The water resources in the upper Awash basin in central Ethiopia are intensively utilized by the densely populated urban centers and extensive agricultural activities in the wide rift plains surrounding the major cities. The green, blue, grey and total water footprints of major crops dominantly cultivated in the sub-basin (teff, maize, sorghum and sugar cane) are characterized. The water footprints were analyzed for the period 2000 to 2010 using climatic as well as soil and crop yield data from the Debrezeit, Wonji, Melkassa and Metehara stations. The temporal and spatial variations of total water footprints (TWFs) in the basin were analyzed and mapped. The temporal trends of the Water Footprints (WFs) are interpreted using Mann-Kendall and Sen's slope tests. The crop production in the sub-basin mainly depends on green water consumption. Teff and sorghum crops in the climatically similar Debrezeit and Melkassa areas had relatively higher TWFs (4205 m3/ton and 2539 m3/ton, respectively) compared to maize. Blue water requirement to supplement rainfed agriculture decreases from Metehara, Melkassa, Wonji to Debrezeit in that order. The TWF of irrigated sugarcane (117–212 m3/ton) is less than those of rainfed crops such as maize which has a minimum TWF of 1752 m3/ton. The spatial and temporal variations in WFs in the sub-basin are determined by both climatic (effective rainfall, evapotranspiration, length of wet spell and length of growing period) and non-climatic parameters (such as fertilizer consumption, soil types, crop yields and agricultural management practices). Our results suggest cultivating less water-intensive, high-yield crops can significantly decrease the TWFs in the sub-basin. The results could be used to develop well-informed regional and national freshwater resource management policies. More broadly, our novel approach of characterizing WFs at the sub-basin scale using limited amount of locally measured data sets could be a useful tool in other parts of the world where locally measured data sets are scarce.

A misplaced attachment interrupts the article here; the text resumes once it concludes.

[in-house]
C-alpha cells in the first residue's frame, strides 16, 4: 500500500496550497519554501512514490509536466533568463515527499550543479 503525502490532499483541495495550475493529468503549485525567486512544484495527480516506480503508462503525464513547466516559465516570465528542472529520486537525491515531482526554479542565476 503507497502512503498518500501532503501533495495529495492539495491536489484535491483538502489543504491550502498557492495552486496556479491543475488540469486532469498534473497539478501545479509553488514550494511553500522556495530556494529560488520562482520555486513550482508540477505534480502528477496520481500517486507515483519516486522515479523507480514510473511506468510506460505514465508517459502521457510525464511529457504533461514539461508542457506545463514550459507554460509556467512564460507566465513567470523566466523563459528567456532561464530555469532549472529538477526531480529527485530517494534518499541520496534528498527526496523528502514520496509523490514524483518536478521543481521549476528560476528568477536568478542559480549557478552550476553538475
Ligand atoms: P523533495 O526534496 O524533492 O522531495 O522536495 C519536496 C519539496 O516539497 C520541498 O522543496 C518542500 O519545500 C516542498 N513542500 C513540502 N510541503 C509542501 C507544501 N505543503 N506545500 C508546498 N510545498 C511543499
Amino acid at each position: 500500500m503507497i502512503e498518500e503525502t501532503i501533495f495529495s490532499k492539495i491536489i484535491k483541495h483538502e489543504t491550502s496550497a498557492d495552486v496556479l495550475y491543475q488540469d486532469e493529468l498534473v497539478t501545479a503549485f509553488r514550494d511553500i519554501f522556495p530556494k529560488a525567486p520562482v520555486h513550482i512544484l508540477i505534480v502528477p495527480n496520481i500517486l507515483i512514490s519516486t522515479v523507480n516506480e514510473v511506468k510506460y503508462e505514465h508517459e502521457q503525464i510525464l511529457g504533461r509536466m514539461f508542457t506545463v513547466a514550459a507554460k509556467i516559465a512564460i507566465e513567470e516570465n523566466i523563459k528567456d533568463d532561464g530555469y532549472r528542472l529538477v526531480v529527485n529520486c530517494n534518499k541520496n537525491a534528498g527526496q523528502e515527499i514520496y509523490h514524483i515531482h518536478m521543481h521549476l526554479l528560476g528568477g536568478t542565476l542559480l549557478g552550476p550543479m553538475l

All Science Journal Classification (ASJC) codes
- Water Science and Technology